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Boris Johnson’s former top aide Dominic Cummings has been levelling fresh accusations about UK Health Secretary Matt Hancock and the Government’s pandemic response in his new blogpost, while also suggesting Boris Johnson does not intend to serve a full term in Downing Street if he wins the next general election.
Boris Johnson reportedly has no intention to “go on and on” in power, and is already eyeing a post-No 10 future.
The phrase once used in 1987 by Margaret Thatcher, who served 11 years as UK Prime Minister, has been rehashed by Johnson’s former chief adviser, Dominic Cummings, in his explosive new blog post.
Among a series of allegations unveiled by him on Wednesday, the ex-Downing Street guru claimed:
“Unlike other PMs, this one has a clear plan to leave at the latest a couple of years after the next election, he wants to make money and have fun not ‘go on and on’. So we either live with chronic dysfunction for another ~5 years or some force intervenes.”
Responding to the post, the UK media has been speculating that Johnson could resign as early as 2025 or 2026.
While the next election must take place five years after the Conservative Party leader’s landslide victory in December 2019, when he won 43.6% of the popular vote vowing to “get Brexit done”, some Tory MPs are cited by the Daily Mail as believing it could be held as early as 2023.
If that were the case, claim sources cited by the outlet, the Tories might be able to reap the benefits of the successful COVID-19 vaccine rollout while dodging the period of inevitable tax rises post-pandemic.
Furthermore, according to Cummings, who has been on a roll, launching broadsides targeting the PM and his cabinet’s handling of the pandemic, the coronavirus public inquiry would not start for years. The former aide suggested the probe had been designed to “punt the tricky parts” after this PM has “gone”.
‘Go Back to Writing, Have Fun and Make Money’
Boris Johnson himself has reportedly shared thoughts on being Prime Minister, as well as plans beyond his Downing Street tenure, according to the publication.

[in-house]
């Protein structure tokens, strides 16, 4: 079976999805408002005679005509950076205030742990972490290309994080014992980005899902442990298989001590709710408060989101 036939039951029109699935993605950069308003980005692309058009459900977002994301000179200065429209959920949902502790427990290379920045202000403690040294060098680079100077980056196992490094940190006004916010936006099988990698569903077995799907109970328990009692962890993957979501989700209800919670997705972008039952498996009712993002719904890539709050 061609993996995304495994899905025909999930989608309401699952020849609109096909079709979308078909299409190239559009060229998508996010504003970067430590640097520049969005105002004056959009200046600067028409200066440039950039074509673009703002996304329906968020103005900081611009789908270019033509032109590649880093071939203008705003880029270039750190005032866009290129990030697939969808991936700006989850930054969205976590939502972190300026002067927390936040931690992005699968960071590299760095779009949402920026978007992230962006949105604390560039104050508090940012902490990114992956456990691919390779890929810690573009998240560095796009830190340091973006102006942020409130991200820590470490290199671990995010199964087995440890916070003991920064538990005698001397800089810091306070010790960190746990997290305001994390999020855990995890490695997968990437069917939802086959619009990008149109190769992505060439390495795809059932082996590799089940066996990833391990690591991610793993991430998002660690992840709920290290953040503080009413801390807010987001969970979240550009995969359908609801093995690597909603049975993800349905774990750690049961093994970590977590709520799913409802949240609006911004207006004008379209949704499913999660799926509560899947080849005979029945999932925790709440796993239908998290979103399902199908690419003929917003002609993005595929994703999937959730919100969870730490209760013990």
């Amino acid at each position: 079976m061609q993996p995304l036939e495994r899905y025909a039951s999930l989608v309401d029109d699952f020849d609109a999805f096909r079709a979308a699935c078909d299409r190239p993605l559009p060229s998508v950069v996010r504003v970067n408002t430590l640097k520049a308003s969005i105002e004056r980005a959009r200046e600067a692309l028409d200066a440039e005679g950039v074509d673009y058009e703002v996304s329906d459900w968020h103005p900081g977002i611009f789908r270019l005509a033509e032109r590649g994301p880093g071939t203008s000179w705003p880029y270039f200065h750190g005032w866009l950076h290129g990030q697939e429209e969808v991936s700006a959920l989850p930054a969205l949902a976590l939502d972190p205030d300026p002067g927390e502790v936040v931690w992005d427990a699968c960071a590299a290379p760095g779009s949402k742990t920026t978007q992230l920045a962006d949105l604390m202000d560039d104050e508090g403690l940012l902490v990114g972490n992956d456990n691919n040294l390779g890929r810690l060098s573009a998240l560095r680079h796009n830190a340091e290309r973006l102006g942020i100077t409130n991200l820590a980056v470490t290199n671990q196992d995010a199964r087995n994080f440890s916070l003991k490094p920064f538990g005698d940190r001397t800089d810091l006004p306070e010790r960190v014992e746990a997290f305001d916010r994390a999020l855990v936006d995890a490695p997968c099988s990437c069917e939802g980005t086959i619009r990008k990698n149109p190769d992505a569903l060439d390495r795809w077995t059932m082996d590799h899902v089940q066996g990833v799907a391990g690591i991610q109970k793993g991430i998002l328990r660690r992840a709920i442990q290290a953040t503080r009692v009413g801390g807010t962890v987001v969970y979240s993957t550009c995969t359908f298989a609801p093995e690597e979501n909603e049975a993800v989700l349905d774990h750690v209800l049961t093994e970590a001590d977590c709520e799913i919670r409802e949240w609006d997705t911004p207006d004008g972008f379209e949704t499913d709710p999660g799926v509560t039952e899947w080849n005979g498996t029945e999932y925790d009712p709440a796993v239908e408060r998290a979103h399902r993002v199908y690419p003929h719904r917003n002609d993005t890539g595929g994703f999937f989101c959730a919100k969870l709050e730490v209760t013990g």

A source cited by the outlet claimed that Johnson once said:
“This job is too much like hard work. It’s like pulling a giant 747 down the runway with a harness on your back. Every morning you get up and have to start pulling.”
Furthermore, it was purported that the former London Mayor once revealed he had no intention of “going on and on like Thatcher and Blair.”
“I want to get through this Parliament, win again and then head off soon afterwards. I can’t wait till I can go back to writing, have fun and make money,” the PM reportedly quipped.
Another source underscored how “fiercely protective” Johnson was of his reputation as a writer. The PM has penned half a dozen books and hundreds of newspaper columns over the years, including a life of Churchill, popular histories of London and the Roman empire, a memoir of his first general election campaign and a comic novel set in the House of Commons. Johnson would reportedly reject and rewrite speeches prepared for him by aides to protect his “brand”, if he found them to be not up to par.
A source said about Boris Johnson: “His first love is writing, not politics,” he would say, “My future income depends on my writing and I cannot have it diluted by any old rubbish.”
‘Wild Horses Won’t Drag Him Out’
Claims made by Cummings, who was forced to resign as Johnson’s senior adviser last year after losing a Downing Street power tussle, have been met with scepticism by Tory MPs.
“Boris could easily win another landslide and if he does, wild horses won’t drag him out of No 10,” one MP was cited by the outlet as saying.
A Downing Street press secretary also dismissed the statements made by Cummings in his blog post, saying:
“The PM has actually been asked this before and has said himself it’s utter nonsense, so that still stands.”
Furthermore, claims that Johnson had likened being Prime Minister to “pulling a jumbo jet” and that he intended to leave office in four years to “make money and have fun” were branded as untrue.
The developments come as Dominic Cummings appeared before Parliament’s health and social care and the science and technology select committees on 26 May to level serious allegations against Matt Hancock and Downing Street as a whole.
?According to Cummings, Hancock should have been fired for repeated errors and misjudgments, as well as “lying to everybody in multiple occasions in meeting after meeting in the cabinet room and publicly”.
Hancock was accused of falsely claiming that all patients got the treatment they needed during the first peak of the pandemic and vowing that supply of personal protective equipment was under control in April 2020.
Cummings told MPs that this later turned out to be not true. Three weeks later he shared an apparent exchange between him and Johnson.
In the bombshell text messages the PM allegedly branded Matt Hancock’s performance on COVID-19 testing as “totally f***ing hopeless” and mulled giving some of his responsibilities to Michael Gove.
Meanwhile, Jeremy Hunt, chairman of the joint parliamentary inquiry that heard evidence from Cummings earlier this month, said the latter had failed to substantiate his claim that Hancock lied about testing patients who had been discharged into care homes from hospitals.
A report in The Times says the committee does not plan to bring more witnesses to examine Cummings’s claims against the Health Secretary.
Matt Hancock defended himself against the accusations lobbed by Cummings, as he drove to the Commons
When a journalists shouted: “Are you useless, Mr Hancock?” he responded: “I don’t think so”.